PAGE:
The SPORE proposes four major projects.

Project 1: Impact of germline genetic variants on failure of active surveillance for prostate cancer

  • Led by Drs. William Catalona, John Witte, Brian Helfand, Charles Brendler, Denise Scholtens, Ramana Davuluri and Jianfeng Xu.
  • Results from this project will develop criteria to distinguish which patients with clinically localized prostate cancer need immediate treatment versus those who can be managed with active surveillance.

Project 2: Glucocorticoid receptor transcriptional activity and the evolution of enzalutamide-resistant Castrate- Resistant Prostate Cancer

  • Led by Drs. Russell Szmulewitz, Suzanne Conzen, Donald Vander Griend and Walter Stadler.
  • The development of combination therapies to overcome resistance to hormonal therapy drugs is of paramount clinical importance.

Project 3: EphB4 receptor kinase as a target in prostate cancer

  • Led by Drs. Sarki Abdulkadir, Parkash Gill and Timothy Kuzel.
  • This project will develop the receptor tyrosine kinase called EPHB4 as a therapeutic target for human prostate cancer and will implement a clinical trial using a novel drug to treat patients.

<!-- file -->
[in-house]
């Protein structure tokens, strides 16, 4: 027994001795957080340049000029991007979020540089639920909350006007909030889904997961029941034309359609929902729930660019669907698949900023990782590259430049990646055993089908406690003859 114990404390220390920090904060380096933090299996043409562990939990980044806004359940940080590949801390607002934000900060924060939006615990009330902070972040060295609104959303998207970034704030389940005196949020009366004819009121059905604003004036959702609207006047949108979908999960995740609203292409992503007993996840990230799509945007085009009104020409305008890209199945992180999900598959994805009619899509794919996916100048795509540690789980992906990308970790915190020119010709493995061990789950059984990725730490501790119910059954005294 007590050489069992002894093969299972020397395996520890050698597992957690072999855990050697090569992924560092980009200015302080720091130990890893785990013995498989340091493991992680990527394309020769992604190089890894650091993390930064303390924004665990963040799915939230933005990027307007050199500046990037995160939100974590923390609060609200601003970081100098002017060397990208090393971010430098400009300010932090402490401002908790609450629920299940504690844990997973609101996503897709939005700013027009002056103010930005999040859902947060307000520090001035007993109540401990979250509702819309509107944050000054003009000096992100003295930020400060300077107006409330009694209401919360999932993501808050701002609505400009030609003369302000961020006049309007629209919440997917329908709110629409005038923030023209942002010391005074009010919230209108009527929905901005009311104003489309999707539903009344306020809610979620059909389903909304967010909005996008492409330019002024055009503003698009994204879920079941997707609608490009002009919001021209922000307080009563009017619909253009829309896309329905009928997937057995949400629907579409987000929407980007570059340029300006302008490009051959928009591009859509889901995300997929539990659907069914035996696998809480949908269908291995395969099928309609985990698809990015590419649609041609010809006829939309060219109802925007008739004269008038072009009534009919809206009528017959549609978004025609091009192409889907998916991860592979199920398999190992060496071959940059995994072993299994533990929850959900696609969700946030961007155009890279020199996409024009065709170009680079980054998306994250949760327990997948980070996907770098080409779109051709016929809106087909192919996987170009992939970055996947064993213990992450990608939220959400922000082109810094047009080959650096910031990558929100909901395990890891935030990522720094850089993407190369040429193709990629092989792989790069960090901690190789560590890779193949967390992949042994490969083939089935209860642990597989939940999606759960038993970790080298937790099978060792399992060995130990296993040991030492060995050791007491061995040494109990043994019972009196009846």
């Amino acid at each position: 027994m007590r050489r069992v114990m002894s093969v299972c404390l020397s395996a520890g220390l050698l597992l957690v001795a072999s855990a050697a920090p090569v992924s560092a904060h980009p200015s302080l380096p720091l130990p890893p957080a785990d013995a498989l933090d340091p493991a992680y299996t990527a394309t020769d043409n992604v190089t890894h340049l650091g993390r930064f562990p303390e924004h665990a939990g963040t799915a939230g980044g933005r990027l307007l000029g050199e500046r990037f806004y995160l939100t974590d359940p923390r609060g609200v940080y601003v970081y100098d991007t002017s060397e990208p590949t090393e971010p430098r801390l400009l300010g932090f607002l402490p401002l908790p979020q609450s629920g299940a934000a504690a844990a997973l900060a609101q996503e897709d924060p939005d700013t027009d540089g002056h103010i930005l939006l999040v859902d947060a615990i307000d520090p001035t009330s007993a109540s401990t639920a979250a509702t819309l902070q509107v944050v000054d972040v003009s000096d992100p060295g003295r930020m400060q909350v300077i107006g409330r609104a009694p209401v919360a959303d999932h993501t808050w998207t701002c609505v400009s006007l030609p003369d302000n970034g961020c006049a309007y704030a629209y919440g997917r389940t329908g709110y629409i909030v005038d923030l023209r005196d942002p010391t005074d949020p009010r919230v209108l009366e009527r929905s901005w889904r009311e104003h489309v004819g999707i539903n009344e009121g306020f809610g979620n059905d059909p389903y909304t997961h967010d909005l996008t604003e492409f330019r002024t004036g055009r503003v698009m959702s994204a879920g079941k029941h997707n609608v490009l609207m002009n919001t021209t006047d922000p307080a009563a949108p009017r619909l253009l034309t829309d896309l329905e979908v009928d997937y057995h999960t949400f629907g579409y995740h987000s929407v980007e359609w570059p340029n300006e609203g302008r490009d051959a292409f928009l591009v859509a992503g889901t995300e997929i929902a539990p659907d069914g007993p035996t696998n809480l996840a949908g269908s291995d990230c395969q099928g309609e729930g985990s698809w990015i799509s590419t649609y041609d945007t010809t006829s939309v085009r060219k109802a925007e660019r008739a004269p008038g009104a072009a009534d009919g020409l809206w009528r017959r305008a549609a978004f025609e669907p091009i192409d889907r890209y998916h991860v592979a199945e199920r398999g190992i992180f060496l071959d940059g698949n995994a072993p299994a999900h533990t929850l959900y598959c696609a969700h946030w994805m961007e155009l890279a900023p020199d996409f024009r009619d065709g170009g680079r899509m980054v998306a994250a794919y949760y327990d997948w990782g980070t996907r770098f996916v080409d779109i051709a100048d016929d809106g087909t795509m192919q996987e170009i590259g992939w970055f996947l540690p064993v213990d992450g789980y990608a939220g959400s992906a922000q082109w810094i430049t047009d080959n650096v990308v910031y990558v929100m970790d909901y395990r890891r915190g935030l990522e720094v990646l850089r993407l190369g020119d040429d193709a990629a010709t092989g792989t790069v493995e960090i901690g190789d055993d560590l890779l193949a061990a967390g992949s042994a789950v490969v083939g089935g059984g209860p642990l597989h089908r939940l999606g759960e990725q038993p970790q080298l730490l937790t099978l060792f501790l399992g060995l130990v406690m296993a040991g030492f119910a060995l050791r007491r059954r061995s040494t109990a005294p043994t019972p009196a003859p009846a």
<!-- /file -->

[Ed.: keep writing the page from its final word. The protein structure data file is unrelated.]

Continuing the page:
Project 4: Targeting FoxA1- downstream pathways: a novel therapeutic strategy for Castrate-Resistant Prostate Cancer

  • Led by Drs. Jindan Yu, Raymond Bergan, Chung Lee and Timothy Kuzel.
  • This study will shed light on the role of FoxA1 in tumors that no longer respond to hormonal therapy. It will also evaluate targeted therapy that renders the tumors hormone-sensitive again.

The SPORE Cores

In addition to the research projects, the SPORE has three cores that provide the framework for collaborative research efforts:

The SPORE in Prostate Cancer brings together basic scientists, clinicians, pathologists, biostatisticians, bioinformaticists and advocates. Together, they will work through experiments to understand the basic biology of prostate cancer and design and conduct innovative paradigm-shifting clinical trials. Altogether, if funded, the results obtained through this SPORE will have a significant impact on the outcomes and overall quality of life of prostate cancer patients.

  • Administrative, Leadership Development and Advocacy Core
  • Biostatistics and Bioinformatics Core
  • Biospecimen Pathology Core

The Administrative Core introduces a Leadership Program that will mentor young investigators in developing their careers and becoming future SPORE cancer research leaders. The SPORE also includes a Developmental Research Program that provides seed money for innovative pilot projects and a Career Development Program that provides funding for young researchers during the early phases of their research careers. The SPORE investigators are dedicated to fostering the careers of junior investigators, serving as mentors to Career Development Project awardees and providing expertise to basic science laboratory investigators who wish to translate basic science results to the clinic. These programs will ensure that new ideas can be explored and future researchers can be developed.

The core funds will also support a Patient Advocacy Group. SPORE patient advocates are ambassadors between the SPORE and the larger prostate cancer community.